Catching Fun at the Fishing Derby

-- by David Winer

Sycamore Islander, September 2002

If you didn't get down to the Island on Saturday morning, August 10, you missed something special. As soon as I entered Fishing Central (the screened porch of the clubhouse) there was a genial banter going on... everyone joshing each other about fishing. An array of nifty prizes and placards set out on a table spoke volumes about the preparation that George and Shelley Malusky and their kids, had made for the event.

Arriving at the 8:30 start time, I noticed that a lot of folks were already out fishing. In spite of the fact that the Derby was billed as a contest, the fishers on the porch were quite relaxed about getting out to the river. Maybe it was the doughnuts and coffee.

Kent Halstead and I partnered up as I prepared my rig. Kent waited good-naturedly while I struggled to tie on a new leader with a humongous deer-hair top-water "fly" about an inch and a half long. I explained that my quarry was the huge lunker smallmouth that we know are out there, but rarely see. Kent graciously didn't laugh. We proceeded upstream in a canoe, I in the bow casting wildly to both sides as Kent did most of the paddling. This arrangement had all the earmarks of the classic guide providing his "sport" with an entertaining outing. When we reached the rocky area half a mile upstream it was time to let my partner get in some serious fishing.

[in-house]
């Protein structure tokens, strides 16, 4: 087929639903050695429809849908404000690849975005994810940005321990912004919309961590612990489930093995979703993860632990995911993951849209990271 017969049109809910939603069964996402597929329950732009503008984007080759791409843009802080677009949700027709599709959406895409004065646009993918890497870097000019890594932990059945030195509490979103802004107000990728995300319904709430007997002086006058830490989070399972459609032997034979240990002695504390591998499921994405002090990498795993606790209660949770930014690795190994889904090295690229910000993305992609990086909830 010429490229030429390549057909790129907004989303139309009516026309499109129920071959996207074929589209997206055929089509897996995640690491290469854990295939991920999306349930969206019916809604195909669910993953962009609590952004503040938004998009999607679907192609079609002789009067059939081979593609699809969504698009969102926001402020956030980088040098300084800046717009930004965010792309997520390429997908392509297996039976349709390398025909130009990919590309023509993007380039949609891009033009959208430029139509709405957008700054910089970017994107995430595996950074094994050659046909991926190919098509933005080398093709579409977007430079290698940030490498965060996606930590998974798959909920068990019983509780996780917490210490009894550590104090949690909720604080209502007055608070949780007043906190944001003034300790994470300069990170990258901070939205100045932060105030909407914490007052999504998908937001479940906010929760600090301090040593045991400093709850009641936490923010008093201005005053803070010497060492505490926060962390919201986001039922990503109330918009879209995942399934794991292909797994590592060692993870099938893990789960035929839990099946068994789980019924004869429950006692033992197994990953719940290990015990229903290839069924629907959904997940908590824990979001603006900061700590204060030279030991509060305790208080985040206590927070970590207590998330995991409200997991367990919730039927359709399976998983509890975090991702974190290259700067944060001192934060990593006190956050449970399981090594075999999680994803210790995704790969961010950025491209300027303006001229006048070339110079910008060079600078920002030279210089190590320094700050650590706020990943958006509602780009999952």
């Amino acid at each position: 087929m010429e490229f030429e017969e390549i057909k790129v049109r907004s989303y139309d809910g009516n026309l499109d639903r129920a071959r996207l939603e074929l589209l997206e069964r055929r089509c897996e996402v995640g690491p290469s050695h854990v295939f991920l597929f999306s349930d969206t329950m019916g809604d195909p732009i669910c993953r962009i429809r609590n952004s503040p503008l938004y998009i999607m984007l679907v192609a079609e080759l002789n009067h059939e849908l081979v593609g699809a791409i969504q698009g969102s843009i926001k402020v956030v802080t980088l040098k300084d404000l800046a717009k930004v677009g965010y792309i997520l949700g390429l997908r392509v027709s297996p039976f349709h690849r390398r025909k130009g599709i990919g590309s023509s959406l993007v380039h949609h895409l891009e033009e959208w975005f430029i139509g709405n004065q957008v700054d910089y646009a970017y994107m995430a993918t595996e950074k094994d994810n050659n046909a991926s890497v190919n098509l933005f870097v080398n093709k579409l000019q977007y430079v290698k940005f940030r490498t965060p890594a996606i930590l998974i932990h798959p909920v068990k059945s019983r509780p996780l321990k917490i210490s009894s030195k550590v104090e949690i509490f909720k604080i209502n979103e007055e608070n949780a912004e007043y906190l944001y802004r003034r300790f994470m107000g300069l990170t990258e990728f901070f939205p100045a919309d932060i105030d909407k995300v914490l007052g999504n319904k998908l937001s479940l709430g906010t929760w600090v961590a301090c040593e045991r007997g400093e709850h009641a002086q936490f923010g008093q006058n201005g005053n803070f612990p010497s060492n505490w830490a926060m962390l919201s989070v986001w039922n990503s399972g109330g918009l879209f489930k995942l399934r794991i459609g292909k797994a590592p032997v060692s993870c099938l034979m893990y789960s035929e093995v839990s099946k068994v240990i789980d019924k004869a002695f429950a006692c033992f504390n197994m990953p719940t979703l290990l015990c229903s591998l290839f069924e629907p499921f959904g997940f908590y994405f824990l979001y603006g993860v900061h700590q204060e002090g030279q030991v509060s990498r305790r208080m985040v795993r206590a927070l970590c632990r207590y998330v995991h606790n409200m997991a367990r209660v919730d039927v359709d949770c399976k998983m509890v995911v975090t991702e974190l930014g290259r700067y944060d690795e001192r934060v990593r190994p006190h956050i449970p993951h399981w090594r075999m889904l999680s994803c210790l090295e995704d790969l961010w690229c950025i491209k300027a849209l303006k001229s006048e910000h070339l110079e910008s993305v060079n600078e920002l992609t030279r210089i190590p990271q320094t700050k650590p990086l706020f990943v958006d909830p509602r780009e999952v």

The water was unusually clear so that we could easily make out the boulder structure of the river bottom. The big ones just had to be there! Kent used his spin casting outfit, offering a shiny little spinner. We cast everywhere, over and over, concentrating on the deeper holes. We anchored. We drifted. At least the conditions were perfect: no wind, no heat, no humidity, no current, no bugs. And no fish.

There were other Islanders out on the river. We could even see that some were catching fish. Eventually, we both had a few strikes and even managed to bring in a few small smallmouth to the boat. We decided to measure one of Kent's just in case no one else had luck with big fish -- ten and a half inches -- not even a keeper. Even with all this effort and so little results, we had to agree that this was a great day on the water. We were having a wonderful time out there.

When we got back to Sycamore, I was amazed to see all the fishing activity going on. Fishermen, fisherwomen, and fisherkids occupied all three docks. They were having pretty good success too.

I made the rounds with a camera to record more of the action...